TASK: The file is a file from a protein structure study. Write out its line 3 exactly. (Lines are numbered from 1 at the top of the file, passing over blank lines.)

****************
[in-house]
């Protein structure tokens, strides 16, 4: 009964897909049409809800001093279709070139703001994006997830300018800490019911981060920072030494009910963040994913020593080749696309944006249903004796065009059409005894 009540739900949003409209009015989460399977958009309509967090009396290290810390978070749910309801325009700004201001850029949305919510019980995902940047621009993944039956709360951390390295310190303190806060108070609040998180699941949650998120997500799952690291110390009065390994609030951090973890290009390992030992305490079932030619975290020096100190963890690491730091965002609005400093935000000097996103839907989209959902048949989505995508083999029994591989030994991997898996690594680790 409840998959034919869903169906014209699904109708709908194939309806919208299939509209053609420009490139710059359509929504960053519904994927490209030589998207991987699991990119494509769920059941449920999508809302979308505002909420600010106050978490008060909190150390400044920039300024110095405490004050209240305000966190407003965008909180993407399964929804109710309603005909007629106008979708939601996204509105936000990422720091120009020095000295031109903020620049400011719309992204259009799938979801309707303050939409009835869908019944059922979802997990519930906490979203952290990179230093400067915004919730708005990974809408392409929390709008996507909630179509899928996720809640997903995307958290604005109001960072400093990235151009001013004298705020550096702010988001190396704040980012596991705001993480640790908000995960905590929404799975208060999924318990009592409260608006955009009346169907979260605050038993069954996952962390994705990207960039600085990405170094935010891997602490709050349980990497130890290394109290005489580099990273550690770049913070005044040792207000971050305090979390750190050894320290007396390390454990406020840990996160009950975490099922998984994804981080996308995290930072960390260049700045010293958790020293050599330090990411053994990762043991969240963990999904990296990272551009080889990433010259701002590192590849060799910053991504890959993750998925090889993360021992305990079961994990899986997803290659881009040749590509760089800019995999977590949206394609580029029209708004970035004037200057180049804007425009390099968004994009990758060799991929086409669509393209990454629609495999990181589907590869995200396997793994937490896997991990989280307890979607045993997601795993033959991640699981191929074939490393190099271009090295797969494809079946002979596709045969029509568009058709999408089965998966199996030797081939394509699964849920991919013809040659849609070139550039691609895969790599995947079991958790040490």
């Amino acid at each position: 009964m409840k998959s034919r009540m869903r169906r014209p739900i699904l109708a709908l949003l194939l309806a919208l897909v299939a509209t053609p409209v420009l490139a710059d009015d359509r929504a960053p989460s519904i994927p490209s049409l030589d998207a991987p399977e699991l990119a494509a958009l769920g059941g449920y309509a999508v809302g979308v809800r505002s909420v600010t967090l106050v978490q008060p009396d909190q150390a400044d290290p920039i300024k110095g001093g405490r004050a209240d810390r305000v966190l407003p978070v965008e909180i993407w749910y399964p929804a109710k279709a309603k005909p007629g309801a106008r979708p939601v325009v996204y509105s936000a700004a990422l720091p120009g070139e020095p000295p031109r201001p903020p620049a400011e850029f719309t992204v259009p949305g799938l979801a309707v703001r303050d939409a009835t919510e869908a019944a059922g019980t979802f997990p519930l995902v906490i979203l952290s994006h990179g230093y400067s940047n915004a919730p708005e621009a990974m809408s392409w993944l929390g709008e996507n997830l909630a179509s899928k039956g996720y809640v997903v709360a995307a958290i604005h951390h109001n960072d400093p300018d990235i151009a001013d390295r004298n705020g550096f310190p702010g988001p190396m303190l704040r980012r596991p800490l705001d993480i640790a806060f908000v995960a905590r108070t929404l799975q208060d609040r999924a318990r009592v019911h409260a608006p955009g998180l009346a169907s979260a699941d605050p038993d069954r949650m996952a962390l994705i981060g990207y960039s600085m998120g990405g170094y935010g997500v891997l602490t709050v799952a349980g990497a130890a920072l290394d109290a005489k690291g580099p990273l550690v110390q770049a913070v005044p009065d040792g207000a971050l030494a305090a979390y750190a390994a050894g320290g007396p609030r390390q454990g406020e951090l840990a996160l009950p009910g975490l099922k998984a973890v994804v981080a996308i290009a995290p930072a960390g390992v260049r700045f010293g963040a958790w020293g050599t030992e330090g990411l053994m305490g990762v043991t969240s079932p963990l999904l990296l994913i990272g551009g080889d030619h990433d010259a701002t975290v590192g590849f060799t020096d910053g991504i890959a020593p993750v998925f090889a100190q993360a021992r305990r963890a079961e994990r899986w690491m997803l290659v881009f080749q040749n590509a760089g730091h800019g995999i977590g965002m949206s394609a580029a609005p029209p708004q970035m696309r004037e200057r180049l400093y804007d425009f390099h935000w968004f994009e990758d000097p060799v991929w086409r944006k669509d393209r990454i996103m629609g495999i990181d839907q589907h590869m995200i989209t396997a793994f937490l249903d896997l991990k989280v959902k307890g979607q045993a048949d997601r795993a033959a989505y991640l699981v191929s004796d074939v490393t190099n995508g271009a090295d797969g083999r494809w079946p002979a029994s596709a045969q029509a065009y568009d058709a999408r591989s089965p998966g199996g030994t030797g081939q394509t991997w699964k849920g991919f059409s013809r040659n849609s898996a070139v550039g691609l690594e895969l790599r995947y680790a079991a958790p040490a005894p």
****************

């Amino acid at each position: 009964m409840k998959s034919r009540m869903r169906r014209p739900i699904l109708a709908l949003l194939l309806a919208l897909v299939a509209t053609p409209v420009l490139a710059d009015d359509r929504a960053p989460s519904i994927p490209s049409l030589d998207a991987p399977e699991l990119a494509a958009l769920g059941g449920y309509a999508v809302g979308v809800r505002s909420v600010t967090l106050v978490q008060p009396d909190q150390a400044d290290p920039i300024k110095g001093g405490r004050a209240d810390r305000v966190l407003p978070v965008e909180i993407w749910y399964p929804a109710k279709a309603k005909p007629g309801a106008r979708p939601v325009v996204y509105s936000a700004a990422l720091p120009g070139e020095p000295p031109r201001p903020p620049a400011e850029f719309t992204v259009p949305g799938l979801a309707v703001r303050d939409a009835t919510e869908a019944a059922g019980t979802f997990p519930l995902v906490i979203l952290s994006h990179g230093y400067s940047n915004a919730p708005e621009a990974m809408s392409w993944l929390g709008e996507n997830l909630a179509s899928k039956g996720y809640v997903v709360a995307a958290i604005h951390h109001n960072d400093p300018d990235i151009a001013d390295r004298n705020g550096f310190p702010g988001p190396m303190l704040r980012r596991p800490l705001d993480i640790a806060f908000v995960a905590r108070t929404l799975q208060d609040r999924a318990r009592v019911h409260a608006p955009g998180l009346a169907s979260a699941d605050p038993d069954r949650m996952a962390l994705i981060g990207y960039s600085m998120g990405g170094y935010g997500v891997l602490t709050v799952a349980g990497a130890a920072l290394d109290a005489k690291g580099p990273l550690v110390q770049a913070v005044p009065d040792g207000a971050l030494a305090a979390y750190a390994a050894g320290g007396p609030r390390q454990g406020e951090l840990a996160l009950p009910g975490l099922k998984a973890v994804v981080a996308i290009a995290p930072a960390g390992v260049r700045f010293g963040a958790w020293g050599t030992e330090g990411l053994m305490g990762v043991t969240s079932p963990l999904l990296l994913i990272g551009g080889d030619h990433d010259a701002t975290v590192g590849f060799t020096d910053g991504i890959a020593p993750v998925f090889a100190q993360a021992r305990r963890a079961e994990r899986w690491m997803l290659v881009f080749q040749n590509a760089g730091h800019g995999i977590g965002m949206s394609a580029a609005p029209p708004q970035m696309r004037e200057r180049l400093y804007d425009f390099h935000w968004f994009e990758d000097p060799v991929w086409r944006k669509d393209r990454i996103m629609g495999i990181d839907q589907h590869m995200i989209t396997a793994f937490l249903d896997l991990k989280v959902k307890g979607q045993a048949d997601r795993a033959a989505y991640l699981v191929s004796d074939v490393t190099n995508g271009a090295d797969g083999r494809w079946p002979a029994s596709a045969q029509a065009y568009d058709a999408r591989s089965p998966g199996g030994t030797g081939q394509t991997w699964k849920g991919f059409s013809r040659n849609s898996a070139v550039g691609l690594e895969l790599r995947y680790a079991a958790p040490a005894p």